I once heard a story about some guys who quit their jobs only to accept an offer in a rival company. Employers in the previous company did not find this funny at all feeling a bit shortchanged having lost their employees to a bitter and up and coming rival. They decided to woo back the quitters by offering them higher salaries than they have been given in their current employment. Some of the guys who quit declined the offer while a few others accepted the offer to come back.
Months after the guys accepted and resumed work at their former place of employment they started noticing that they re being treated as betrayers. They were made redundant for months and hardly got a pay grade even when other employees where getting one.
Quitting your job and switching to another is a very common phase in our careers. Sometimes we quit jobs acrimoniously and sometimes we quit and are offered a send forth party. Knowing when to quit is one thing but how to is another. Here are tips I culled from Forbes which I find very useful.
Start quitting before you quit.
Well before you resign, start preparing. Bring other people onto important projects with you, don’t volunteer to head up new initiatives, and wrap up any long-term work you’ve been handling.
Take stuff home in advance.
Some companies insist a worker leave the day she quits. For that reason it’s best to copy anything you’ll want to keep from your work computer onto a flash drive before you announce your resignation.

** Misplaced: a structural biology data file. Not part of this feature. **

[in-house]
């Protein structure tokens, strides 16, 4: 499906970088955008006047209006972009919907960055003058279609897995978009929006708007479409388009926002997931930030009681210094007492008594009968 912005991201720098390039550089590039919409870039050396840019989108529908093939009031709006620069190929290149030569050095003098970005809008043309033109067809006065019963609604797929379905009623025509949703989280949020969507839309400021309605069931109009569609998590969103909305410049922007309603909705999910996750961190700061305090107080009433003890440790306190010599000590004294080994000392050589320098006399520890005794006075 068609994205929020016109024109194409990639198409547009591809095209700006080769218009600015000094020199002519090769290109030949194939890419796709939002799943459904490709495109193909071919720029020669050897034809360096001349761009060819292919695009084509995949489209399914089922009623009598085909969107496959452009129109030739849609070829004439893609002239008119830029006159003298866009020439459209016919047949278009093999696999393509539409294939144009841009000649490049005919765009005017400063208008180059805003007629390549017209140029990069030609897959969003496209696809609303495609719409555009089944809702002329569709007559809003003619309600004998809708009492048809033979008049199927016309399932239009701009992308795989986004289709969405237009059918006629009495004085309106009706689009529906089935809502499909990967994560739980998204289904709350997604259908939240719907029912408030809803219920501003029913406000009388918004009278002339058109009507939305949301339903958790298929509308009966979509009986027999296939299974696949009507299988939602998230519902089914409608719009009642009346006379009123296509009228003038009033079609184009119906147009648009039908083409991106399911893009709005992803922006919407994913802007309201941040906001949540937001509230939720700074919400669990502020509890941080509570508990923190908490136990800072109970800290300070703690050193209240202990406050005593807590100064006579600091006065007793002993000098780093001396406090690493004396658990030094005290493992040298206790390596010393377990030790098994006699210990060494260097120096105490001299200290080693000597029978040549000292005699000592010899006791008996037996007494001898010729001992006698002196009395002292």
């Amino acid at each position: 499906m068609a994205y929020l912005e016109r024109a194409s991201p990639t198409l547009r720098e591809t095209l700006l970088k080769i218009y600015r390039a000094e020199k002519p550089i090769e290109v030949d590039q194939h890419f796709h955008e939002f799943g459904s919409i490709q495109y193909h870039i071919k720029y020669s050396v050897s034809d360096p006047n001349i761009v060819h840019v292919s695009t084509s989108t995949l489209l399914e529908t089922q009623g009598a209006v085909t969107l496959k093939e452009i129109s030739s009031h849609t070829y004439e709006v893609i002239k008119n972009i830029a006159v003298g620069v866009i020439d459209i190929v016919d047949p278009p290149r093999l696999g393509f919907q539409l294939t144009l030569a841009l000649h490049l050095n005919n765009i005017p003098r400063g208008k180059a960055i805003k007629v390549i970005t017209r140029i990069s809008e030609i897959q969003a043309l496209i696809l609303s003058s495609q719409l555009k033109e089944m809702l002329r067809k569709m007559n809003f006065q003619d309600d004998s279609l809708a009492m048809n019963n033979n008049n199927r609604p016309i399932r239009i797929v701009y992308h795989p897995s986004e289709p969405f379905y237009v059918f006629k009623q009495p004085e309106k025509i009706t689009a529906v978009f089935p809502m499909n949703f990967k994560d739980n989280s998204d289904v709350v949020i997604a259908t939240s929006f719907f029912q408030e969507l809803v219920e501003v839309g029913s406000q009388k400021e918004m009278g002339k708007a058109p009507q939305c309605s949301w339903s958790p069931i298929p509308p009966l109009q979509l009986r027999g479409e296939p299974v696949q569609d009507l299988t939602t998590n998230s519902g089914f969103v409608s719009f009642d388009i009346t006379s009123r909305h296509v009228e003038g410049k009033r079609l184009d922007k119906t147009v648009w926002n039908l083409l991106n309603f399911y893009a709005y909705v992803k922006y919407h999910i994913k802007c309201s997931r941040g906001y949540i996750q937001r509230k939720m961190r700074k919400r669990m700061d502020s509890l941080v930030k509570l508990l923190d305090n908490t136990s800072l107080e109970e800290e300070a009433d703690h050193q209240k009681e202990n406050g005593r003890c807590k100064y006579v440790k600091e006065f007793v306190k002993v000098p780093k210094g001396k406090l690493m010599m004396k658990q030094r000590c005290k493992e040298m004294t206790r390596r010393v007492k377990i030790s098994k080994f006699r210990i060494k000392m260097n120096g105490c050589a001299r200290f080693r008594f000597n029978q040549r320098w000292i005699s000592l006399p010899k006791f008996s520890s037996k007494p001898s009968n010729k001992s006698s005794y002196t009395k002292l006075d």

Set a time to talk to your boss.
Keep in mind that your resignation may be a tough piece of information to absorb. Don’t just blurt. Sit down at an appointed time, and close the door.
Keep it short and sweet.
Don’t prattle on about your plans. If you don’t want to say much of anything, here’s a simple line recommended by Ellis Chase, a career coach: “I got an offer I couldn’t refuse.”
Refuse a counter-offer.
Though this is a matter of debate, most coaches say it’s unwise to accept a counter-offer and best to make it clear from the start that you’re leaving no matter what.
Emphasize the positive.
Even if you hate your boss, when you impart her your news, pay her some compliments, and make them specific.
Make your boss look good.
Many companies put departing employees through exit interviews with the human resources department. Come up with something good to say about your boss. It could get back to her.
Offer to help with the transition.
Even if you’re staying only two weeks, pitch in and help your colleagues absorb your workload. Train your replacement, if someone is promoted or hired into your position before you leave.
On your last day in the office, bring in something sweet, like cupcakes, to share with your colleagues. They’ll remember it.
Like what you’ve read so far? Check out more tips on Forbes.com